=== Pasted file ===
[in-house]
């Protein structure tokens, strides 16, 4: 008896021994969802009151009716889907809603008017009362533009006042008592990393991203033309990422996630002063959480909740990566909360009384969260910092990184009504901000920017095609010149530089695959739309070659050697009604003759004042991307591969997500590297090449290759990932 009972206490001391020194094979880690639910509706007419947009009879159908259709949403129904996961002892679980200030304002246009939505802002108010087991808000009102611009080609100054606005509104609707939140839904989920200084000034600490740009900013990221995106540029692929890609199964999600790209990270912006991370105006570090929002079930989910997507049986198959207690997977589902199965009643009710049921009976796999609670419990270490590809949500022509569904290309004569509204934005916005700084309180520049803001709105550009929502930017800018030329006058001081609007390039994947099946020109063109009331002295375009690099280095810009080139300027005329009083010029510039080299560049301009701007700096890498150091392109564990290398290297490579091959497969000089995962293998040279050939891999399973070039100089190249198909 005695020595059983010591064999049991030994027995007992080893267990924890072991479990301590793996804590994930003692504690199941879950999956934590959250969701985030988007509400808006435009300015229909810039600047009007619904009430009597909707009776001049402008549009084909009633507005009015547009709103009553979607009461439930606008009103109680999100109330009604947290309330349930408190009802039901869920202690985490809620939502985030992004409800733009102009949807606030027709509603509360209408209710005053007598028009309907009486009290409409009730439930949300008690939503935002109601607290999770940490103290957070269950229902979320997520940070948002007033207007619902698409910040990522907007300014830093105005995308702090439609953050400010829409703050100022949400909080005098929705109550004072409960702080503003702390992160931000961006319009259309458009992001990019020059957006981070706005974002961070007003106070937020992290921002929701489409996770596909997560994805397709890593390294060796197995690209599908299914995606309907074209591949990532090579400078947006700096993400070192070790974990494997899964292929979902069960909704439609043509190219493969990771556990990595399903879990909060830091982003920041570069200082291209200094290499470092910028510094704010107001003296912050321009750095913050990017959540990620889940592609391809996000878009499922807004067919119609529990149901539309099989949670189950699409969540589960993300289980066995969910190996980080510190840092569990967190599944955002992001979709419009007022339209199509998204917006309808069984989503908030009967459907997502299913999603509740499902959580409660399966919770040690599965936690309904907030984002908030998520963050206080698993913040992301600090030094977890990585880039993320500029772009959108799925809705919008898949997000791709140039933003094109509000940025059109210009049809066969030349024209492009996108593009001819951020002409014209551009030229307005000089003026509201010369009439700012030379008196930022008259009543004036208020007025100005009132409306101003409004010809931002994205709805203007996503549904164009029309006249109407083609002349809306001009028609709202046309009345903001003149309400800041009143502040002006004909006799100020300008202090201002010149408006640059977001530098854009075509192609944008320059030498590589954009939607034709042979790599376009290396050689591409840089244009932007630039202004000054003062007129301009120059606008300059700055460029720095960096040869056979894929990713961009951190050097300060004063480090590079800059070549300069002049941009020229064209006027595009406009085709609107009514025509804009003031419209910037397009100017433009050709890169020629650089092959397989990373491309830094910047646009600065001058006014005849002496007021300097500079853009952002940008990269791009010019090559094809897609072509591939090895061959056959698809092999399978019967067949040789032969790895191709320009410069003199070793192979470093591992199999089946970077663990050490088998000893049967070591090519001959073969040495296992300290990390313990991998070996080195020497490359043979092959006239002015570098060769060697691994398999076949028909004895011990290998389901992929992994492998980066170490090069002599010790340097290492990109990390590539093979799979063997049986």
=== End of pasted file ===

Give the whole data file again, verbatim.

[in-house]
């Protein structure tokens, strides 16, 4: 008896021994969802009151009716889907809603008017009362533009006042008592990393991203033309990422996630002063959480909740990566909360009384969260910092990184009504901000920017095609010149530089695959739309070659050697009604003759004042991307591969997500590297090449290759990932 009972206490001391020194094979880690639910509706007419947009009879159908259709949403129904996961002892679980200030304002246009939505802002108010087991808000009102611009080609100054606005509104609707939140839904989920200084000034600490740009900013990221995106540029692929890609199964999600790209990270912006991370105006570090929002079930989910997507049986198959207690997977589902199965009643009710049921009976796999609670419990270490590809949500022509569904290309004569509204934005916005700084309180520049803001709105550009929502930017800018030329006058001081609007390039994947099946020109063109009331002295375009690099280095810009080139300027005329009083010029510039080299560049301009701007700096890498150091392109564990290398290297490579091959497969000089995962293998040279050939891999399973070039100089190249198909 005695020595059983010591064999049991030994027995007992080893267990924890072991479990301590793996804590994930003692504690199941879950999956934590959250969701985030988007509400808006435009300015229909810039600047009007619904009430009597909707009776001049402008549009084909009633507005009015547009709103009553979607009461439930606008009103109680999100109330009604947290309330349930408190009802039901869920202690985490809620939502985030992004409800733009102009949807606030027709509603509360209408209710005053007598028009309907009486009290409409009730439930949300008690939503935002109601607290999770940490103290957070269950229902979320997520940070948002007033207007619902698409910040990522907007300014830093105005995308702090439609953050400010829409703050100022949400909080005098929705109550004072409960702080503003702390992160931000961006319009259309458009992001990019020059957006981070706005974002961070007003106070937020992290921002929701489409996770596909997560994805397709890593390294060796197995690209599908299914995606309907074209591949990532090579400078947006700096993400070192070790974990494997899964292929979902069960909704439609043509190219493969990771556990990595399903879990909060830091982003920041570069200082291209200094290499470092910028510094704010107001003296912050321009750095913050990017959540990620889940592609391809996000878009499922807004067919119609529990149901539309099989949670189950699409969540589960993300289980066995969910190996980080510190840092569990967190599944955002992001979709419009007022339209199509998204917006309808069984989503908030009967459907997502299913999603509740499902959580409660399966919770040690599965936690309904907030984002908030998520963050206080698993913040992301600090030094977890990585880039993320500029772009959108799925809705919008898949997000791709140039933003094109509000940025059109210009049809066969030349024209492009996108593009001819951020002409014209551009030229307005000089003026509201010369009439700012030379008196930022008259009543004036208020007025100005009132409306101003409004010809931002994205709805203007996503549904164009029309006249109407083609002349809306001009028609709202046309009345903001003149309400800041009143502040002006004909006799100020300008202090201002010149408006640059977001530098854009075509192609944008320059030498590589954009939607034709042979790599376009290396050689591409840089244009932007630039202004000054003062007129301009120059606008300059700055460029720095960096040869056979894929990713961009951190050097300060004063480090590079800059070549300069002049941009020229064209006027595009406009085709609107009514025509804009003031419209910037397009100017433009050709890169020629650089092959397989990373491309830094910047646009600065001058006014005849002496007021300097500079853009952002940008990269791009010019090559094809897609072509591939090895061959056959698809092999399978019967067949040789032969790895191709320009410069003199070793192979470093591992199999089946970077663990050490088998000893049967070591090519001959073969040495296992300290990390313990991998070996080195020497490359043979092959006239002015570098060769060697691994398999076949028909004895011990290998389901992929992994492998980066170490090069002599010790340097290492990109990390590539093979799979063997049986």